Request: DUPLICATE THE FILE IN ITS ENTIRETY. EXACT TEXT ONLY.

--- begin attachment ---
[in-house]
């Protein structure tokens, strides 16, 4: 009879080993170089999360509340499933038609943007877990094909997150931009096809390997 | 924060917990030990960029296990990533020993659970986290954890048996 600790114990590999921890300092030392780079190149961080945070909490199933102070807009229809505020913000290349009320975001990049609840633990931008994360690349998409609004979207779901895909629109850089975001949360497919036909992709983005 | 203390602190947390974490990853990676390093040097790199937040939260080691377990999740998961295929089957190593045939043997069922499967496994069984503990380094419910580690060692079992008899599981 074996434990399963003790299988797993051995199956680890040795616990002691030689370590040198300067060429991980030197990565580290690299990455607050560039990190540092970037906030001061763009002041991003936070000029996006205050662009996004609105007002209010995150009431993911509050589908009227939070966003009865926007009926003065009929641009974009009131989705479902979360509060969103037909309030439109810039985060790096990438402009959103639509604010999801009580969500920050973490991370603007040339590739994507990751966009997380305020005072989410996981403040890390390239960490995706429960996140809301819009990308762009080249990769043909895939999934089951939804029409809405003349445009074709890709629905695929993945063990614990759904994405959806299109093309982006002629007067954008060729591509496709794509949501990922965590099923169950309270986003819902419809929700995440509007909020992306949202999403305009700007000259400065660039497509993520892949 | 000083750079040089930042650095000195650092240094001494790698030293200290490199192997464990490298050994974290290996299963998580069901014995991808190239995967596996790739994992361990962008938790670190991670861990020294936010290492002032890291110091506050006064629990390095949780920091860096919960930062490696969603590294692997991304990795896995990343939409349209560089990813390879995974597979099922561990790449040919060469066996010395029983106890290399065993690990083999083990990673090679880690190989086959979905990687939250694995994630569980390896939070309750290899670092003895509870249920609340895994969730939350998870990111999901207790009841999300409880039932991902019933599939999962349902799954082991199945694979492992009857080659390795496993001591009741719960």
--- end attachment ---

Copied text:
[in-house]
């Protein structure tokens, strides 16, 4: 009879080993170089999360509340499933038609943007877990094909997150931009096809390997 | 924060917990030990960029296990990533020993659970986290954890048996 600790114990590999921890300092030392780079190149961080945070909490199933102070807009229809505020913000290349009320975001990049609840633990931008994360690349998409609004979207779901895909629109850089975001949360497919036909992709983005 | 203390602190947390974490990853990676390093040097790199937040939260080691377990999740998961295929089957190593045939043997069922499967496994069984503990380094419910580690060692079992008899599981 074996434990399963003790299988797993051995199956680890040795616990002691030689370590040198300067060429991980030197990565580290690299990455607050560039990190540092970037906030001061763009002041991003936070000029996006205050662009996004609105007002209010995150009431993911509050589908009227939070966003009865926007009926003065009929641009974009009131989705479902979360509060969103037909309030439109810039985060790096990438402009959103639509604010999801009580969500920050973490991370603007040339590739994507990751966009997380305020005072989410996981403040890390390239960490995706429960996140809301819009990308762009080249990769043909895939999934089951939804029409809405003349445009074709890709629905695929993945063990614990759904994405959806299109093309982006002629007067954008060729591509496709794509949501990922965590099923169950309270986003819902419809929700995440509007909020992306949202999403305009700007000259400065660039497509993520892949 | 000083750079040089930042650095000195650092240094001494790698030293200290490199192997464990490298050994974290290996299963998580069901014995991808190239995967596996790739994992361990962008938790670190991670861990020294936010290492002032890291110091506050006064629990390095949780920091860096919960930062490696969603590294692997991304990795896995990343939409349209560089990813390879995974597979099922561990790449040919060469066996010395029983106890290399065993690990083999083990990673090679880690190989086959979905990687939250694995994630569980390896939070309750290899670092003895509870249920609340895994969730939350998870990111999901207790009841999300409880039932991902019933599939999962349902799954082991199945694979492992009857080659390795496993001591009741719960």